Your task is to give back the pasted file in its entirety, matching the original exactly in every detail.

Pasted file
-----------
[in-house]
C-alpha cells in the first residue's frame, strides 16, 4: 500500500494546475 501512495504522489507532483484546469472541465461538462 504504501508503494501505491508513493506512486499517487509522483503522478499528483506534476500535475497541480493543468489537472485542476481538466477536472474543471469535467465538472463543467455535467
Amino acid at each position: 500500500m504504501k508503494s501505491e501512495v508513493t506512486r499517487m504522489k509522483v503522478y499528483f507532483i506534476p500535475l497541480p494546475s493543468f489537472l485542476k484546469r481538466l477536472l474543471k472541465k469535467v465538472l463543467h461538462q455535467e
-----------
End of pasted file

[in-house]
C-alpha cells in the first residue's frame, strides 16, 4: 500500500494546475 501512495504522489507532483484546469472541465461538462 504504501508503494501505491508513493506512486499517487509522483503522478499528483506534476500535475497541480493543468489537472485542476481538466477536472474543471469535467465538472463543467455535467
Amino acid at each position: 500500500m504504501k508503494s501505491e501512495v508513493t506512486r499517487m504522489k509522483v503522478y499528483f507532483i506534476p500535475l497541480p494546475s493543468f489537472l485542476k484546469r481538466l477536472l474543471k472541465k469535467v465538472l463543467h461538462q455535467e